Principal: For me, there’s a big difference between contact information and verified contact information. There are a lot of databases out there that will tell you they can give you phone numbers of every contact, but anyone that has done some selling knows that it doesn’t necessarily mean that those phone numbers are going to go anywhere. And if the phone numbers are accurate, it doesn’t mean those are direct dials. If you have 20 contacts in a company and every one of them has the same phone number, you know that that’s just worthless.
So, having verified information is actually going to reach the person you care about. Whether you’re doing business development or just setting appointments, no matter what you’re doing, your ability to more efficiently reach more of the right people gives you a marginal edge to be more efficient and more effective.
So, when we’re talking about contact information and verified contact information, one of the most difficult things for sales representatives specifically is the time doing a lot of research trying to find that contact information. In conjunction with that, there’s them trying to find that even if the contact is the right person. They don’t just need to find out if the contact information, but they also need to find out if that is the right person that they should be going after. That really transitions into number two. All of the three respondents were closely aligned on one of the very strong points of alignment, which is “Job function and responsibility.”
In terms of job function and responsibility, as a marketer, what are you specifically looking at, if you are not just looking at the titles when you are looking at these two things, what are you trying to decipher from that type of information?
Principal: Well, we need a couple of different things.
I don’t care about their title, I care about their role.
I totally agree that titles are just weird now. When I was working at Microsoft years ago, my title was Product Manager. What does that mean exactly? I never really understood why that was my title. The work I was doing over there felt more like marketing. But knowing what my role was the most important thing to choose whether to target me or not target me.
I also think that when you look at job function and responsibilities across multiple people, you get a sense about what their likely needs are, what their pain points are, what are the things that keep them up them up at night.
I am a big fan of not asking the prospect what’s keeping them up at night, but telling them what’s keeping them up at night. So, you have the opportunity to customize your messaging, more precisely reach the person that has a problem that your solution can solve when you understand their role and responsibilities.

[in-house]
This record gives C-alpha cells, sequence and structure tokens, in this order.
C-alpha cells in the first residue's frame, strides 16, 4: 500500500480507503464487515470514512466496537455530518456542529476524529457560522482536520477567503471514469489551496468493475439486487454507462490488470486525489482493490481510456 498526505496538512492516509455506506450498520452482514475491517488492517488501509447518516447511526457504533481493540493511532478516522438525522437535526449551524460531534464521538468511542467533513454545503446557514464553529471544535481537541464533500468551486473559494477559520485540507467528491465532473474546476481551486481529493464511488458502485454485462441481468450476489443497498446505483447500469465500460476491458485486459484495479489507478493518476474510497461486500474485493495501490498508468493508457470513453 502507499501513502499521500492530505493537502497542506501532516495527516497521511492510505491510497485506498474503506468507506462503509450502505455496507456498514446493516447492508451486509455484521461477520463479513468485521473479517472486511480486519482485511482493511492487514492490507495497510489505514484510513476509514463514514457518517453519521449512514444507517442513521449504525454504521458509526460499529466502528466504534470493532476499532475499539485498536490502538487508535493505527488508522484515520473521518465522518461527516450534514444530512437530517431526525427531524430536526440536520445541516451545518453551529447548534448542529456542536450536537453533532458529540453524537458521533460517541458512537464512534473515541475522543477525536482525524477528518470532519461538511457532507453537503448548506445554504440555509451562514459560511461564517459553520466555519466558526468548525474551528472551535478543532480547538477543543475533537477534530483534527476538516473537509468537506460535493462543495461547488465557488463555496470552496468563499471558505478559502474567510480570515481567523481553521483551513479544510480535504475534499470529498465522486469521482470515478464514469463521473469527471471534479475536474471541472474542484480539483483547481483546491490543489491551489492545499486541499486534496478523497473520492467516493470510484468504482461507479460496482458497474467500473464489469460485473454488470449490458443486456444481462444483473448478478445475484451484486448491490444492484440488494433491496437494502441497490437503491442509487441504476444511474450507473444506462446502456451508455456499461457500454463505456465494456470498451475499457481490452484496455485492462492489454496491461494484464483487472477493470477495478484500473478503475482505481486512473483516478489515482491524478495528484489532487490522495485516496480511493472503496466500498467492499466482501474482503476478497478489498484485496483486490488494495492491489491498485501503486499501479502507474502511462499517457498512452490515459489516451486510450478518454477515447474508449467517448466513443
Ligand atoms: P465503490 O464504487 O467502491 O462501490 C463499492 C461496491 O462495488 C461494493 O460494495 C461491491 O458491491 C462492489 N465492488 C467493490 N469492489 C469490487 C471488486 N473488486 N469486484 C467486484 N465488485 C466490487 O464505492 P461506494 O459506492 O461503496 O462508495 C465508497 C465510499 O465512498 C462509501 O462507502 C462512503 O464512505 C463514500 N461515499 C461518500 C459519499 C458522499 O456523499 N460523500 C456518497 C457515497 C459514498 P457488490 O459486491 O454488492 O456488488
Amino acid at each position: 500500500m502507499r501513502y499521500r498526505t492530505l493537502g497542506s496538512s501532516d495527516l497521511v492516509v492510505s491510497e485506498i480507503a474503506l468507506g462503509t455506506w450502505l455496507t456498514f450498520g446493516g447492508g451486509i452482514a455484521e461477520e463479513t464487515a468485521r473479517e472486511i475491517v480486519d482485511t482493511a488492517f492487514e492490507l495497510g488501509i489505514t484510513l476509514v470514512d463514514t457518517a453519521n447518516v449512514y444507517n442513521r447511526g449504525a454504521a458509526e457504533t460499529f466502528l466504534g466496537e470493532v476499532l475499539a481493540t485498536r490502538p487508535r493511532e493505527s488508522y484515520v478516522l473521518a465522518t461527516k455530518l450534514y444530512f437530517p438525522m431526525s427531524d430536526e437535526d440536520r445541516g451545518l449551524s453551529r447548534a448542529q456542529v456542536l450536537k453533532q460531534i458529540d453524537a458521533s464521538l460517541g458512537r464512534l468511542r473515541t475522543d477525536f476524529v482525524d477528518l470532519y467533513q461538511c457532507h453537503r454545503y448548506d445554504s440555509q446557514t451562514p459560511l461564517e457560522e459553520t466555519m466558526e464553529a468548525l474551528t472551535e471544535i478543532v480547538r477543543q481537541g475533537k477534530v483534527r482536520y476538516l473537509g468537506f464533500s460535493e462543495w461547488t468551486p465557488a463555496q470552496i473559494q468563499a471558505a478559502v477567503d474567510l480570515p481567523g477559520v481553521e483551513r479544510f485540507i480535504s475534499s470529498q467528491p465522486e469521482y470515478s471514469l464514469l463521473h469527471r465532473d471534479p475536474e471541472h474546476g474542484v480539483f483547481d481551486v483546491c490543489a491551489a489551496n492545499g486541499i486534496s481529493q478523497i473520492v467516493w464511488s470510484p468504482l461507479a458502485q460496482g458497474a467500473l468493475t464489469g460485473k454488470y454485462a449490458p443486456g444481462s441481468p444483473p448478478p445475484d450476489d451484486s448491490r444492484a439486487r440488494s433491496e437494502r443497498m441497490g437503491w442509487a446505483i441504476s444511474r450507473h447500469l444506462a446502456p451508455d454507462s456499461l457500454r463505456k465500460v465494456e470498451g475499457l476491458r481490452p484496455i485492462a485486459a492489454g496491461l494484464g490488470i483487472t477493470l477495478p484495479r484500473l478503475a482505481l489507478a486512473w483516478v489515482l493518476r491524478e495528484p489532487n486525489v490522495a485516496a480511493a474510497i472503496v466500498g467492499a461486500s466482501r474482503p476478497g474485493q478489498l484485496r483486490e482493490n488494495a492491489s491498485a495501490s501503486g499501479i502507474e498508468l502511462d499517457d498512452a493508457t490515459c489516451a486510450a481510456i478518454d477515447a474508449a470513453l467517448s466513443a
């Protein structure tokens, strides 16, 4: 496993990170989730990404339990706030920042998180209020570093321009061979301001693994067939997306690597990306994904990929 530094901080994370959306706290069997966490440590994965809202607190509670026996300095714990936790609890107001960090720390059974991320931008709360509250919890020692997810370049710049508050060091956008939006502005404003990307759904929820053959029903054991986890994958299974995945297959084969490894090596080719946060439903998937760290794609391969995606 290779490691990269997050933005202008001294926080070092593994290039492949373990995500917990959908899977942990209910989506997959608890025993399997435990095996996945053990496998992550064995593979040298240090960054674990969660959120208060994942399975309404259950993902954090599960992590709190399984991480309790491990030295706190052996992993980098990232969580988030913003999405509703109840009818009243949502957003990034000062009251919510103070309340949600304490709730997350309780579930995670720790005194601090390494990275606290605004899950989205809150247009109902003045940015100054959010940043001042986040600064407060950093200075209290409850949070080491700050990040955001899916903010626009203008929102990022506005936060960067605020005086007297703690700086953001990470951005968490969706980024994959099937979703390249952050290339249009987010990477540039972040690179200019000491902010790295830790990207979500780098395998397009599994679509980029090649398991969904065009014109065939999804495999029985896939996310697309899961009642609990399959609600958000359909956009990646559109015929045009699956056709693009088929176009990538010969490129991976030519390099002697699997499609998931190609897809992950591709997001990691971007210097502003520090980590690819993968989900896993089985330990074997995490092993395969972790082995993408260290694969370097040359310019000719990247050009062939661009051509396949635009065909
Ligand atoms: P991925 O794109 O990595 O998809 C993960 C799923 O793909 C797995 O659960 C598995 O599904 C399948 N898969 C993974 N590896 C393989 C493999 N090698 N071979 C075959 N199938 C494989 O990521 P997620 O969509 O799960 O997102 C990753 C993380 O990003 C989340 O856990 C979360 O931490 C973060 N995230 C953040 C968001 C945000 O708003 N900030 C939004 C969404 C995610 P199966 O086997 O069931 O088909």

In smaller organizations, someone who is a Director of IT very well might wear that hat of CIO and we connect more of these folks because we don’t necessarily recognize those titles as a high-level or important title. It really depends on the size of the company and how that company structures in their industry or how robust and advanced their internal teams are. Whereas at a larger organization the IT director might wear a lot of different hats, or even bigger organizations all might wear just one hat, but still is a director of IT.
When you see these ambiguous titles, how do you understand someone’s role if you don’t know their job functions? What type of question do you use to uncover that information?
You don’t send them an email asking “are you the person in charge of XYZ and if not would you refer me”? Those emails would be crazy; you don’t ask your buyers to do the work for you, not if you are good at your job.
First of all, you can do a couple of things socially to figure out what their role is, like their LinkedIn profiles. I like to check their job postings, if you’re going to target a Director of IT, go and look for the type of people they are hiring and that will give you a sense about what their role and responsibilities are. So I always like to go social before I start talking to them.
Job function or responsibility can be a way for us to prioritize as well. Can you elaborate on this, maybe a form of lead segmentation, can we leverage this type of information versus just having titles?
Principal: What I would advise on this scenario is that you don’t want to end up in a situation where you say let’s target the Director of IT and end-up contacting all of them. You want to understand, what’s the value, your solution has to those people, and then narrow it down to the part of their role or part of their job function you’re really hitting into. That’s going to enable you to do much smarter lead segmentation around areas of responsibilities and focus. And it probably could get you really close to the people that have a real business need for your solution, rather than just segmenting by titles.
Founder: Many people don’t understand the nuances of how important it is to really articulate your ICP in very well segmented chunks and then to build your sales process and messaging around those particular chunks.
In terms of doing this and creating more targeted messaging, you may get to a point of over-personalization and it takes too much time from a marketer’s standpoint. So, where do you find the balance in terms of personalizing your messaging around someone’s job function and their responsibilities, without going too far and falling down the rabbit hole.